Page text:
The week begins with an email from “MMJMenu” with the subject line “Hey BUD!” It’s only after reading the subject line that I can make a guess as to what the contents of the email will offer.

It’s the week before Easter and the auspicious date of 4/20. I’m not aware of this until we step foot into the next dispensary on our agenda. A Sunday afternoon and we mosey over to Hollywood Boulevard, to the location of the closest dispensary to my first apartment in Los Angeles mentioned in my February column. We are in what is called Thai Town, Little Armenia adjacent.

It’s tricky to rock a rhyme,
to rock a rhyme that’s right on time
It’s tricky…
it’s tricky (tricky)
tricky (tricky)

These lyrics blast at us as we walk through the doorway opened by the security guard who spied us down the block and, I suppose, assumed where we were headed. If not there we might be headed to a home health care center a couple of doors down, a psychic, or to a “sacred arts” art gallery/yoga studio/healing arts center.

And the music really is blasting. I can hardly concentrate as I read over the forms, but my consort points out a few interesting variations on the paperwork we’ve signed—at this point, eight unique sets that qualify us to be members of these collectives and abide by their respective rules.

The walls are red and the ceilings high. There’s a Jimi Hendrix poster, and another poster advertising “420 Day” and, maybe since the second dispensary I visited six months ago, I notice a stand filled with free marijuana lifestyle magazines, this one with Dr. Sanjay Gupta of CNN on the cover, along with “420 Collector’s Edition” highlighted in the top left corner of the magazine. A sign looms: NO CELLPHONES ON PREMISES. How anyone can expect this in 2014 is beyond me.

The woman behind the clear, thick Plexiglass is friendly, the first level of friendly it turns out because when we’re finally allowed into the next room, another young woman offers another level of friendly. It becomes clear we are in another waiting room because we’re offered juice from a glass dispenser and coffee, with self-serve Dixie and Styrofoam cups. This room has green walls and as I get some juice (“Tang” my consort insists), I notice a Shrek-like character painted near a corner. Is it some kind of marijuana imp or mascot or mythical creature I’m unaware of? The ladies return our medical recommendations and drivers licenses to us. When I take a seat, one comes out to show us a laminated poster with all the 420 specials they will offer the following week. She explains the discounts and the freebies for the first 300 customers who walk in the door. It may be Easter Sunday for some, but 4/20 is a whole other kind of holiday, apparently.

The enormous glass case in the waiting area is unusual in that the top shelf is given over completely to Los Angeles Dodgers memorabilia. More bobbleheads than I’ve ever seen in one place stand around looking at us. The shelves underneath offer the more typical wares of gigantic glass bongs and sophisticated-looking vaporizers.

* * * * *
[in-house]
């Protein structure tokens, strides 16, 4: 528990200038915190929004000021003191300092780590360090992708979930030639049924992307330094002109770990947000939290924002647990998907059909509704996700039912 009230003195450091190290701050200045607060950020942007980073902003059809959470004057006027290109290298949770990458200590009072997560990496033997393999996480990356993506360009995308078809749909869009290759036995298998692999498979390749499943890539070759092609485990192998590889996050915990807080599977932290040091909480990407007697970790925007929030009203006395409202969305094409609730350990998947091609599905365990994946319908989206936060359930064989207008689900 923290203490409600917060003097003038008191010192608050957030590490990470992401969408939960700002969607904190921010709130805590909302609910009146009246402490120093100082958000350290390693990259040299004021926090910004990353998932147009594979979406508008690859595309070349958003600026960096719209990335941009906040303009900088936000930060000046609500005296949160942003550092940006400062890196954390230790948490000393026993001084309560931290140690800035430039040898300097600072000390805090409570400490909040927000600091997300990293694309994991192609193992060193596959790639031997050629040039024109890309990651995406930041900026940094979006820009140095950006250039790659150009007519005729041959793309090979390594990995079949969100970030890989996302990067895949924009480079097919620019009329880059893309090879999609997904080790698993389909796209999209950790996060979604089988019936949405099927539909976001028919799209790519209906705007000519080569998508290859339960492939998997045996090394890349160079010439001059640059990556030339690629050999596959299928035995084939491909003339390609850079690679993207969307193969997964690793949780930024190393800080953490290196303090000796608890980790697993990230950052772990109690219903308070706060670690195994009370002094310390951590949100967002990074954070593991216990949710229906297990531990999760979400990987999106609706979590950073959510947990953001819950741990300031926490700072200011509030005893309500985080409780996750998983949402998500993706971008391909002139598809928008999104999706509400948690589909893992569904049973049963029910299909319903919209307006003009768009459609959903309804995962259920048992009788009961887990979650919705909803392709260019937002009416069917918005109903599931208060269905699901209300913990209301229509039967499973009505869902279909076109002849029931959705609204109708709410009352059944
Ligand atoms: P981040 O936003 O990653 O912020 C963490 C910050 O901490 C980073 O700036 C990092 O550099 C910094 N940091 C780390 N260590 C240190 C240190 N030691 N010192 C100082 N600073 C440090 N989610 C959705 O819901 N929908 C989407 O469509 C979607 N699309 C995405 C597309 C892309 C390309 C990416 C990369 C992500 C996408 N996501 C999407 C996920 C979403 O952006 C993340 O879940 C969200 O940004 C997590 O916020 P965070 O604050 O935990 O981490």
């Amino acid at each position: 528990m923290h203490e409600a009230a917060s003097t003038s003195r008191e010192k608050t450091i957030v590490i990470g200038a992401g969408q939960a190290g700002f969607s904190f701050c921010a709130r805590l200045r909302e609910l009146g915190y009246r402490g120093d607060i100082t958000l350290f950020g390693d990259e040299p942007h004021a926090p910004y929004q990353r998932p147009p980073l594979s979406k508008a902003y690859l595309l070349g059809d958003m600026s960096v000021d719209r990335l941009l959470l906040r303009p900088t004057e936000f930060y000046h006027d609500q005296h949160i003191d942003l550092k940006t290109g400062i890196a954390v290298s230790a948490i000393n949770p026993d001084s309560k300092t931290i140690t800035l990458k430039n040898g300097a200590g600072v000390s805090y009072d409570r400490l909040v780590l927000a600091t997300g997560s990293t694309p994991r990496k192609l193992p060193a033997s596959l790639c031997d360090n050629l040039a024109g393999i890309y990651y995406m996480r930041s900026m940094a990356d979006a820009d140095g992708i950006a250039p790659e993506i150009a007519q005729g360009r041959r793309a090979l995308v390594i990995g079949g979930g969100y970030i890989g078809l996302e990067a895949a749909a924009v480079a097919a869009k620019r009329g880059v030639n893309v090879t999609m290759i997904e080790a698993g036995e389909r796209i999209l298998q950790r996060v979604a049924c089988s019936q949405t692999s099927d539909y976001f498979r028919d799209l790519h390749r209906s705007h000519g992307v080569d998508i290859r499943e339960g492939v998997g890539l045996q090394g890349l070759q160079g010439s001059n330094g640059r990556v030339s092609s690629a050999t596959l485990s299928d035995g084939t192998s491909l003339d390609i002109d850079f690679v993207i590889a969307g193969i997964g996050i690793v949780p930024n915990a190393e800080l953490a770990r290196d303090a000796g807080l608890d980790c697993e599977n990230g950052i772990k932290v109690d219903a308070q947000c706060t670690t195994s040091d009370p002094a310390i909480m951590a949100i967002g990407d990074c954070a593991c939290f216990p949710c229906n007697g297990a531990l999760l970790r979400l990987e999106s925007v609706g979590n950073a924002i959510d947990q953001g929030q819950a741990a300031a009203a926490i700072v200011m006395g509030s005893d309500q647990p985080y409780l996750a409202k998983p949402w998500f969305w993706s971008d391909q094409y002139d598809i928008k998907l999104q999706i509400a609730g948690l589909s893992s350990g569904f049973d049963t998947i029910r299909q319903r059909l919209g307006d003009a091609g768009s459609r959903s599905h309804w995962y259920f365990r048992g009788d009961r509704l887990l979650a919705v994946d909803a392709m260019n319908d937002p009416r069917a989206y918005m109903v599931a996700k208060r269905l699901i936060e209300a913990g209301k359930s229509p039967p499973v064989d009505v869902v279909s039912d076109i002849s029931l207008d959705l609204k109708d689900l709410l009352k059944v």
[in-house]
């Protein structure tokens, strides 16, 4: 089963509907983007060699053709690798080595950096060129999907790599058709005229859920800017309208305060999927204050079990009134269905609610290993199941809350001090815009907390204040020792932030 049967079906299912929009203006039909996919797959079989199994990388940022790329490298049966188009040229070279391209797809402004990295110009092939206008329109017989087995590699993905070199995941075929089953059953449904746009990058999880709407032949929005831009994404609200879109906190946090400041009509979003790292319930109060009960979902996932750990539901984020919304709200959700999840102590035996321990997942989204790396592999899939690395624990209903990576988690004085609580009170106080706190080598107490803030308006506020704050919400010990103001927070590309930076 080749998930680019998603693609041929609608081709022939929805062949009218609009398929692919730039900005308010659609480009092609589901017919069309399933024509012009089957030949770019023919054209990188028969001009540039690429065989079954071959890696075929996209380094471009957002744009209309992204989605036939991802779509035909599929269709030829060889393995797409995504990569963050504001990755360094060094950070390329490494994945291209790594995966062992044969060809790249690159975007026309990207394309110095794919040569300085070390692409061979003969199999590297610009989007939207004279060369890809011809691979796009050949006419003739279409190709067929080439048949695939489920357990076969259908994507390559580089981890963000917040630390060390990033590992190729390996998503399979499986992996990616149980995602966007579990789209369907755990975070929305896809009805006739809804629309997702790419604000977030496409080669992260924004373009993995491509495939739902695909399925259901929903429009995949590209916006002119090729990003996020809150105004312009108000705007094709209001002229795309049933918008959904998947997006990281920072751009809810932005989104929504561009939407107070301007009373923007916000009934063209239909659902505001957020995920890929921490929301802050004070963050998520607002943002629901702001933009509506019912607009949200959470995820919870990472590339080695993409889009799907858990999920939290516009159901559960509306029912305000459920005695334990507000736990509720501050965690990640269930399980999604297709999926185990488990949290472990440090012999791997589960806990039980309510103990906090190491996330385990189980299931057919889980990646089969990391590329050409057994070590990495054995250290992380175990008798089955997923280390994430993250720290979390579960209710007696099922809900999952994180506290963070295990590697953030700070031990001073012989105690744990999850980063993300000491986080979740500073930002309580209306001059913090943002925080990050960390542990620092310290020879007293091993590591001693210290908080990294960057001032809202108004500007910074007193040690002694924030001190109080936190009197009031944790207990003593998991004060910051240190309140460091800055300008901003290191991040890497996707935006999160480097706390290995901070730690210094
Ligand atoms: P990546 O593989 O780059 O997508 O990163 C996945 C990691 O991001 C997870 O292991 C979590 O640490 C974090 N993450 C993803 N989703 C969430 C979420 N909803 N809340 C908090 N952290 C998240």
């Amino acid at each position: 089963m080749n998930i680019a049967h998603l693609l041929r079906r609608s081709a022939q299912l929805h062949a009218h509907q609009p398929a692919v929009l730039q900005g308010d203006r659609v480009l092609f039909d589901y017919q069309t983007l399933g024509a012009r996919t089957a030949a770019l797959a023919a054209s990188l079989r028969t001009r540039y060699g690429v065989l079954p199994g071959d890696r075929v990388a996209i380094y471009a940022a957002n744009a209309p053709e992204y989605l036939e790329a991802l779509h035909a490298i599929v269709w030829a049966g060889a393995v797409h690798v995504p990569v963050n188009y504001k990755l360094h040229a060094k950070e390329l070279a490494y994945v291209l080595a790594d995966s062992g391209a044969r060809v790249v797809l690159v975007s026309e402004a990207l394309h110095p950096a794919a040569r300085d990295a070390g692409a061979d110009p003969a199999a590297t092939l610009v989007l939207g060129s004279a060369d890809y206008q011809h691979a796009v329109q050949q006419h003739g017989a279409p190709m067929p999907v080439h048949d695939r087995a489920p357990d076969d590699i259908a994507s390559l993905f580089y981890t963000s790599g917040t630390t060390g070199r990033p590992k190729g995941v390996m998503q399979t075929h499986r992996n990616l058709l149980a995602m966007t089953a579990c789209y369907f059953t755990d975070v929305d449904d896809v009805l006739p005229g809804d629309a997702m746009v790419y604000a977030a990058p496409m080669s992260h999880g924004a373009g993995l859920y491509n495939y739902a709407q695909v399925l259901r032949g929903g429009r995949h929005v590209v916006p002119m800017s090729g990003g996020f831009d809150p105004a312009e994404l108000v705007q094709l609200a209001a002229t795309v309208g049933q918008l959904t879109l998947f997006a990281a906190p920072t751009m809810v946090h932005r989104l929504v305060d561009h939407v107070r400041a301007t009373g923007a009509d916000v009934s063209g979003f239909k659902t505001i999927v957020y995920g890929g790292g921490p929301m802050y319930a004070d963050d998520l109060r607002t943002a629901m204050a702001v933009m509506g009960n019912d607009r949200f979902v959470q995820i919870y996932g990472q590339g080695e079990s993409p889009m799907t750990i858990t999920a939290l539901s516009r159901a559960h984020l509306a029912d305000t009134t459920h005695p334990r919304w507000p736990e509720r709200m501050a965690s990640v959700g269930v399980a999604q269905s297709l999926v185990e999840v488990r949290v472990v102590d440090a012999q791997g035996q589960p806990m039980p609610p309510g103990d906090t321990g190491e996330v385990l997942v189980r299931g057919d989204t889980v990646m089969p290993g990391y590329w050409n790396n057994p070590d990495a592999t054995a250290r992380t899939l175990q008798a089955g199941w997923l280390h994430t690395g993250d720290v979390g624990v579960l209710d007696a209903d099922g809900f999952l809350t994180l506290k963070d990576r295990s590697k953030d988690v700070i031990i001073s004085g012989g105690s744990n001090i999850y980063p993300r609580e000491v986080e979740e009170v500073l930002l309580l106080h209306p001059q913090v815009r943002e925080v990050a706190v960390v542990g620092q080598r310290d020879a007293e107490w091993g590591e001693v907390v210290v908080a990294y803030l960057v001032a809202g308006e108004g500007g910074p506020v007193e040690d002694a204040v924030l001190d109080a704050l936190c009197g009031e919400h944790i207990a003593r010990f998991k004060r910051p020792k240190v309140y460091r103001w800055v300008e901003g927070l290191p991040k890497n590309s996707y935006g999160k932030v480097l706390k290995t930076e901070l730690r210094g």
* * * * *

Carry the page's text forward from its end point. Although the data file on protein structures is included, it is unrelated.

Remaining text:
With smiles, we’re directed to the next room, the buying room. Here we’re greeted by two budtenders, men, and one seems appointed to us. Another layer of customer service expertise is displayed when he introduces himself and begins giving us a “tour” of the small room. “These are mirror images of what’s in the glass cases over there,” he says, so we understand that the case in front of us contains all the strains of loose bud they have. A practiced salesperson, he shares his knowledge on both the top and bottom shelf strains (as low as $8 a gram) and offers sniffs from the mason jars. He speaks in a particular weed language I haven’t heard from any budtenders yet, using phrasings such as “creative vs. euphoric” to describe strains, including one that offers ability to see through “writing projects” in which a consumer might “think outside of the box.” I wonder if he sells to a lot of writers; I haven’t mentioned I’m one.

The neon chalkboard tells us there are daily happy hours. “I know it’s loud,” our budtender offers by way of apology for talking above the blaring music. I look at a paper flyer given to us by one of the women and learn that wristbands, stickers and matches are free for the taking (I have seen none of these offered), and “refreshments and edible samples are complimentary.” I haven’t been offered a sample, but was the “juice” doctored? (It was not, I decide after a couple of hours.)

We leave the premises and I grab a lifestyle magazine on the way out. There are over two hundred pages of glossy ads, articles, and ten features listed in the table of contents. “420” is displayed in as many fonts as you can imagine, and a dotted line with scissors illustration is peppered throughout, signaling the reader to cut the coupon, visit the dispensary. Full-page ads wish me “Happy 420.” It does come but once a year, unless you count the daily 4:20 a.m. or p.m. “420” has become more of a culture than a code. Seeking cause to celebrate is human. This particular culture has created a lucrative marketing strategy around a so-called holiday and its consumers will no doubt celebrate.